Writing in the American Mind, Stanley Kurtz, a senior fellow at the Ethics and Public Policy Center, spells out three effective strategies on how to reform the monolithic higher education system entrenched in America today.
Today’s colleges and universities have become indoctrination camps controlled by the far-left, and so far solutions to that problem have fallen short, Kurtz argues, pointing out that “op-eds alone are useless” and the promise of a deus ex machina — a la higher education’s economic bubble bursting — still hasn’t happened.
Other ideas, he adds, have also failed: “alumni will withhold donations (they don’t); the silent majority of classically liberal faculty will finally reassert authority (they never did, and their majority is gone now); or maybe a sympathetic American president will tweet out some solution (this will never be more than a partial success in the absence of a broader strategy). Lately, some have suggested defunding the academy, as if an army of angry conservatives could actually pull that off.”
So what’s to be done? Kurtz posits three strategies to that end:
‘The way to end the higher ed monopoly is to build up an apprenticeship sector.’
“Apprenticeship programs could move high school graduates into white-collar jobs far more quickly than college, and without crippling debt. Right now, white-collar employers use a college’s reputation and students’ grades as proxies for aptitude and willingness to work. Businesses might be persuaded to turn to well-crafted apprenticeship programs instead, perhaps with a kickstart from government funding diverted from higher education.”
“Senator Josh Hawley had the right idea when he introduced a bill last year that would “make job-training and certification programs, like employer-based apprenticeships…eligible to receive Pell grants through an alternative accreditation process.” Hawley said he was aiming to “break up the higher education monopoly,” exactly the right goal and message. Yet Hawley’s proposal has been invisible since then. Critics of the academy don’t seem to realize that if they actually want to make a change, proposals like Hawley’s are the essential prerequisite. Legislators won’t be able to vote for substantial cuts to higher education until they have an alternative to support in its place. In the long term, a robust apprenticeship sector could lead to significant reductions in total government expenditures for higher education. In the short-term, a significant portion of federal funding diverted from higher education will have to be directed to the creation and expansion of apprenticeship-based career paths. …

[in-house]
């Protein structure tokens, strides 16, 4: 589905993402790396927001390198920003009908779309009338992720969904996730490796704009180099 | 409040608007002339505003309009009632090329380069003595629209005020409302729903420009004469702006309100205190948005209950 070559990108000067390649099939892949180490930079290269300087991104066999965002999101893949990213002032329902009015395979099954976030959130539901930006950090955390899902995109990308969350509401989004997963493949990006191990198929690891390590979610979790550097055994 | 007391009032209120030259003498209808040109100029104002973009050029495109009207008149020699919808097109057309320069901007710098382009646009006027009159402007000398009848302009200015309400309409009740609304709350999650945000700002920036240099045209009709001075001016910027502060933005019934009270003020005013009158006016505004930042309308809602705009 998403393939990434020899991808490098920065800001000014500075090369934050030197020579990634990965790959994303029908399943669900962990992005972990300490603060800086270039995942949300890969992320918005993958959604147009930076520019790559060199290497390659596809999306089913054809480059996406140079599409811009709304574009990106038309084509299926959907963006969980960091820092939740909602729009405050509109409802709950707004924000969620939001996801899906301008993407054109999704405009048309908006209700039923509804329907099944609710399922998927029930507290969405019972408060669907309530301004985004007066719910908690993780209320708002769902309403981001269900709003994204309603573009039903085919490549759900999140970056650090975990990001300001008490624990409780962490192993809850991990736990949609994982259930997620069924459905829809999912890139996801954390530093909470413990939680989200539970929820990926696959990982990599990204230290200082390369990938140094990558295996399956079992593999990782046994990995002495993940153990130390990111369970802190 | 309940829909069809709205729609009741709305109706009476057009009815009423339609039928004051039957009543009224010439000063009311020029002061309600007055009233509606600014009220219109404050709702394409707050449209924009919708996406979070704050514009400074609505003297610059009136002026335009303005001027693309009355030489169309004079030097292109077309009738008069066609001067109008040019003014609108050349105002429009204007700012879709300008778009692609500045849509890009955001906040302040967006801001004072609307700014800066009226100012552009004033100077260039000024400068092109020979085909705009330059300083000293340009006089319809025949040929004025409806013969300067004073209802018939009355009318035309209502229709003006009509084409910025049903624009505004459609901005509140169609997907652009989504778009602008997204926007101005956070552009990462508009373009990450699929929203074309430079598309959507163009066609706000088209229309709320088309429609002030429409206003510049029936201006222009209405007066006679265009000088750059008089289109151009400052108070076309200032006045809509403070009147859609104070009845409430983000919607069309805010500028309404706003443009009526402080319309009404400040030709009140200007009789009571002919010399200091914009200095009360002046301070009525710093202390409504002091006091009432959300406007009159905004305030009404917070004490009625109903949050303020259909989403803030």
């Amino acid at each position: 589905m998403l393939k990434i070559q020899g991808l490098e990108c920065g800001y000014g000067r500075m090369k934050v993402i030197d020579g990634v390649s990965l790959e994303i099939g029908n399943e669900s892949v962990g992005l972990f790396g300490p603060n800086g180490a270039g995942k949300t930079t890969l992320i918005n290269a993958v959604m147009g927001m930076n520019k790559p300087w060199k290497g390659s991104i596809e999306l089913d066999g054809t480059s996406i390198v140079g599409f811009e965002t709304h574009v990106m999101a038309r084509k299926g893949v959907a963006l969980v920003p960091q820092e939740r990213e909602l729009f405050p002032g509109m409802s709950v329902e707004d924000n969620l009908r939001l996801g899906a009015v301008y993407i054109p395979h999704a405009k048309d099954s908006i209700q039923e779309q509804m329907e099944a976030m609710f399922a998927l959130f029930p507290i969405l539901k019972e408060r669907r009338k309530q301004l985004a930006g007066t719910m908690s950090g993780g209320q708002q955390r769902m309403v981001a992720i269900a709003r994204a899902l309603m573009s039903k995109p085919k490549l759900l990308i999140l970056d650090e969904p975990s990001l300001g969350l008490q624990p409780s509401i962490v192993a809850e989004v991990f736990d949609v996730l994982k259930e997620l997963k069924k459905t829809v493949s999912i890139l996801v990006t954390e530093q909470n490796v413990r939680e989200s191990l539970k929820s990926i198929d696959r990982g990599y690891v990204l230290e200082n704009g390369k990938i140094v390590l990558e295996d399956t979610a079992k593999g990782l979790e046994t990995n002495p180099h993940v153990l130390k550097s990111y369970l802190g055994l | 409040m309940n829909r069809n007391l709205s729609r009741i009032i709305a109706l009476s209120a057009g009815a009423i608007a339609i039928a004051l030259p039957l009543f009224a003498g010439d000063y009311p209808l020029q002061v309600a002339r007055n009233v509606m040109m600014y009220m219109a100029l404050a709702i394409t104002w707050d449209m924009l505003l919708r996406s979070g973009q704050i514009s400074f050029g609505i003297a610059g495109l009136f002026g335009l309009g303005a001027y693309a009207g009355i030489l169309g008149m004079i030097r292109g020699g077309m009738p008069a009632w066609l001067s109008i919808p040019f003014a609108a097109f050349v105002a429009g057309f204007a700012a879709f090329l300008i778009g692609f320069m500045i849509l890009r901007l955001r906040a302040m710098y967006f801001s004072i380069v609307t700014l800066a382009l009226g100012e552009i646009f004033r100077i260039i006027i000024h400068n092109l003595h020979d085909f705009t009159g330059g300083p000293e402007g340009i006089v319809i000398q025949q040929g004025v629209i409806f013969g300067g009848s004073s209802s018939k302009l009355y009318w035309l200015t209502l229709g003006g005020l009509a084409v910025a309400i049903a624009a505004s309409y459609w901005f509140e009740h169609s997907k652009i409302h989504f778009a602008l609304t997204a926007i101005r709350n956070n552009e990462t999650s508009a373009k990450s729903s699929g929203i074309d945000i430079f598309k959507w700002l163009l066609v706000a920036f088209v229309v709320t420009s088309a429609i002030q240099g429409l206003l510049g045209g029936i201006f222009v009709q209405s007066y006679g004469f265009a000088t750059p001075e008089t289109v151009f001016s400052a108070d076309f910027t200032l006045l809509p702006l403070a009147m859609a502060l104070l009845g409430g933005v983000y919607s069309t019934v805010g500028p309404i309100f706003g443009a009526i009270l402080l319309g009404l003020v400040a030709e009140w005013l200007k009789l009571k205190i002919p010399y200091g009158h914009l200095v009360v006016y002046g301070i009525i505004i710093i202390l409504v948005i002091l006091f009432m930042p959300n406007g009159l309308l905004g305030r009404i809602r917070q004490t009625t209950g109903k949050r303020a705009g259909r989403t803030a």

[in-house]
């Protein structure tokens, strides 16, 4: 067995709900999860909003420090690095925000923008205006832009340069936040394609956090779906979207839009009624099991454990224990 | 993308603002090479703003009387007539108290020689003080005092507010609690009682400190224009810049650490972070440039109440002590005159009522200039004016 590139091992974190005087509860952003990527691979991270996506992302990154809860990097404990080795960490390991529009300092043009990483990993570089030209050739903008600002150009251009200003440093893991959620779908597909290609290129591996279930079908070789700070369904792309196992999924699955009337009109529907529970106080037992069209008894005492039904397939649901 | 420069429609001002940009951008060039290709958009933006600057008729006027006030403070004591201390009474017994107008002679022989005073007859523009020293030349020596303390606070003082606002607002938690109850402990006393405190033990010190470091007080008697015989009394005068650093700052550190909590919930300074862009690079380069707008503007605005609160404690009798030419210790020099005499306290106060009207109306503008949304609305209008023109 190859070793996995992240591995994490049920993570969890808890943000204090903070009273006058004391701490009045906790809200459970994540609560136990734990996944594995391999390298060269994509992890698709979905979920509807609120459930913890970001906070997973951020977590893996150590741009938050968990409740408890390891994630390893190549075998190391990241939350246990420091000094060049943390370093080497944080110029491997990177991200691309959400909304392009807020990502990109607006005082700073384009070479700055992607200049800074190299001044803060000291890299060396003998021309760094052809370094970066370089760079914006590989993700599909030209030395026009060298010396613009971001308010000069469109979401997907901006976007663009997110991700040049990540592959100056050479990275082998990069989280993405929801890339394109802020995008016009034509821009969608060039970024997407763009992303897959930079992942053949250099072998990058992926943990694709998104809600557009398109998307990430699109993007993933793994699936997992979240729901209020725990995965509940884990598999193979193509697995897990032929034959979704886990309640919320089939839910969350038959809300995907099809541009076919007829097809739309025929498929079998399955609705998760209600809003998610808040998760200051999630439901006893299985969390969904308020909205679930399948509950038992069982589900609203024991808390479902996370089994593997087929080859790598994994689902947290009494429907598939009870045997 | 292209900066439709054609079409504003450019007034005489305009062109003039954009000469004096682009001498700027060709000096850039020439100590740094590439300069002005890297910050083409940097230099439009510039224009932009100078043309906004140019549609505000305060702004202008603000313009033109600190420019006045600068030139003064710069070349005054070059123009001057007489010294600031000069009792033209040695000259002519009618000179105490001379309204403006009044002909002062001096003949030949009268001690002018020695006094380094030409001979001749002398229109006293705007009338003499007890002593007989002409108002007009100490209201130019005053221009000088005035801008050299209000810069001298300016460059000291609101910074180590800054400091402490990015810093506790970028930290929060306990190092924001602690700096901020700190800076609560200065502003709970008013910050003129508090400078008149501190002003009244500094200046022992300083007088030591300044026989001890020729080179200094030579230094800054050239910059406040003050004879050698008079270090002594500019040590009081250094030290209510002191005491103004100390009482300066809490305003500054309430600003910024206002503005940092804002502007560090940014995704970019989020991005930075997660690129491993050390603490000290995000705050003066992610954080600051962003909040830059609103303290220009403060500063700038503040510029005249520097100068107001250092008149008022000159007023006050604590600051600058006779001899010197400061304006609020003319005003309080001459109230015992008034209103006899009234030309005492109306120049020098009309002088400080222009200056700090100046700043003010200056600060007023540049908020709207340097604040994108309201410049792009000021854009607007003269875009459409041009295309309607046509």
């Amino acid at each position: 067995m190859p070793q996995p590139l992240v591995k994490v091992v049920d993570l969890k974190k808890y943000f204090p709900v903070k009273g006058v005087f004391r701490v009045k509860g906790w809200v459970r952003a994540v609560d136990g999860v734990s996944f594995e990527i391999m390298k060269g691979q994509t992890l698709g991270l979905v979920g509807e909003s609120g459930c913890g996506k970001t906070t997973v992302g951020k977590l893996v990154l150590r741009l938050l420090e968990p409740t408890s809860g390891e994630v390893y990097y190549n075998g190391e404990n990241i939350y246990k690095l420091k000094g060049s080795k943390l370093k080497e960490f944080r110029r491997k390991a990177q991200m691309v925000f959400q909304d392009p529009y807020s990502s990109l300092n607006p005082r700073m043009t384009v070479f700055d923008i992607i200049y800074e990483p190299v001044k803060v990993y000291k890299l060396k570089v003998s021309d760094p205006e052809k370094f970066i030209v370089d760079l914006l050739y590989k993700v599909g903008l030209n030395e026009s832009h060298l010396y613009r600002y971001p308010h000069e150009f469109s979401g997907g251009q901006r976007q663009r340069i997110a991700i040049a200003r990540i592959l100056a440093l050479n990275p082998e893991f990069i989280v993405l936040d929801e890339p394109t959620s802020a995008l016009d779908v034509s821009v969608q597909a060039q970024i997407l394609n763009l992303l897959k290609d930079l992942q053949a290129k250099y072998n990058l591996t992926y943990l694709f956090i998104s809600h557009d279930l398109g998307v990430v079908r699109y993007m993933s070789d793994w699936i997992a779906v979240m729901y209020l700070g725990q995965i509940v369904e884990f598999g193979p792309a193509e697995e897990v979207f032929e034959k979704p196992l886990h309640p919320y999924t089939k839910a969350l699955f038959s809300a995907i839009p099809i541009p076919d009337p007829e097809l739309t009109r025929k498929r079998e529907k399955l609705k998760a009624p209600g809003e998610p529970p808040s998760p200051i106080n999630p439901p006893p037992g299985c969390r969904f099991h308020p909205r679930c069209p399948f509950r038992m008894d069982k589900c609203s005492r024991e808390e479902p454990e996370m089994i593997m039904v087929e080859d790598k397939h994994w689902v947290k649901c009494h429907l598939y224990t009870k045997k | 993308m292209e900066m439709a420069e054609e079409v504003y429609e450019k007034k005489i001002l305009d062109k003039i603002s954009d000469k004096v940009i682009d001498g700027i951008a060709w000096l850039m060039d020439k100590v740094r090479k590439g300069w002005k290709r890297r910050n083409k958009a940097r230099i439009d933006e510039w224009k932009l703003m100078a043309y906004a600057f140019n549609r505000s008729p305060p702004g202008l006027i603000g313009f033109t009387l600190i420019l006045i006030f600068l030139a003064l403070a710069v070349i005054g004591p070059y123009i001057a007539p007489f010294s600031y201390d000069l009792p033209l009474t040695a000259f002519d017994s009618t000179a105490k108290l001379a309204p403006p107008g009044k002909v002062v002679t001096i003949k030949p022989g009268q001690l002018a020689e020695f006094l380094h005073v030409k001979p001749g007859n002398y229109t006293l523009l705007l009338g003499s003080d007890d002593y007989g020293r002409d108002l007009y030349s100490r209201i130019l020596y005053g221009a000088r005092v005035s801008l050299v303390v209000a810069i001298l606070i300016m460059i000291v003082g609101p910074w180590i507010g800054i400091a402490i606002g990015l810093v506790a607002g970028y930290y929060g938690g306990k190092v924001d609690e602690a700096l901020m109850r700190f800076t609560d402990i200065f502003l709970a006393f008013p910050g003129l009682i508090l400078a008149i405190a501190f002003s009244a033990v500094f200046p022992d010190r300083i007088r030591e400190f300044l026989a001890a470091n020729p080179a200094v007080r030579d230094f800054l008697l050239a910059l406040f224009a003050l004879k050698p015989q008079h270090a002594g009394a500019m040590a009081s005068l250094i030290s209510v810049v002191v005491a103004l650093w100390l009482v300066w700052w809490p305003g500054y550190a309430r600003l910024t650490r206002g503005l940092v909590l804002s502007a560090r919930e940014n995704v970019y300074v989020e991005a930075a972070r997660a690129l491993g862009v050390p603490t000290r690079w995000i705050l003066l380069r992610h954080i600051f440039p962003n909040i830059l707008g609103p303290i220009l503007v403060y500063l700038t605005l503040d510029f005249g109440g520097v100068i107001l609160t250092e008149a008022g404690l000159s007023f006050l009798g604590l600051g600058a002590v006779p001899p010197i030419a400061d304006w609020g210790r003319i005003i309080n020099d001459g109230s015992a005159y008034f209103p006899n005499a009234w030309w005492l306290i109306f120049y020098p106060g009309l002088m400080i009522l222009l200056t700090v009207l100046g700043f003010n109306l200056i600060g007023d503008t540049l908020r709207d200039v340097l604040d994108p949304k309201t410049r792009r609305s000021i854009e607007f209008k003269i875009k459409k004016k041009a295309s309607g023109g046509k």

‘A lobby of our own’
Kurtz proposes a nonprofit activism organization that is to higher education reform what the NRA is to the Second Amendment:
[C]reate a mass-membership lobby group. Millions of Americans are itching to do something about an academy that has betrayed its fundamental mission. Right now, if a legislator supports some reform, it is largely out of the goodness of his heart. What we need is for legislators to understand that when a lobbyist for, say, NALE (The National Association for Liberal Education) steps into their office, their vote will result in in mass mailings to NALE’s membership. Those mailing will explain that their representative has either struck a blow for higher ed reform, or knuckled under to the campus thought-police. That is how to get a legislator’s attention.
It’s time for those in charge of universities to start acting like it, Kurtz argues.
Right now, the appointment of public university trustees rather resembles the appointment of American ambassadors after a presidential election. … Instead of looking to make a change, they see themselves as advocates for their schools, whose job is essentially to support the university president. They’re looking for a low-conflict, high-prestige tenure during which they can enjoy passing out football tickets to their friends. …
[W]hy not ask candidates for governor and the state legislature to sign a pledge promising only to appoint university trustees committed to a specific program of reform? That program would include proposals to safeguard free speech, promote intellectual diversity, strengthen general education, reduce the number of unnecessary administrators, uphold the principle of institutional neutrality, and more.
If some candidates hesitate to sign the pledge, others will jump on board and might edge out their rivals as a result. … We’ll know we’re headed in the right direction when the media starts covering public battles over the appointment and election of university trustees.
Kurtz acknowledges it’s a long game, but it’s one worth playing.
“If we break the higher education monopoly by substantially enlarging the apprenticeship sector, mobilize the millions of Americans appalled by higher education’s betrayal of classical liberal ideals behind a powerful lobby group … and turn the selection of reform-minded state university trustees into a public issue, we just might change the balance of forces that has protected and enriched a bloated, unaccountable, and deeply politicized academy till now,” he writes.
Read the entire piece at the American Mind.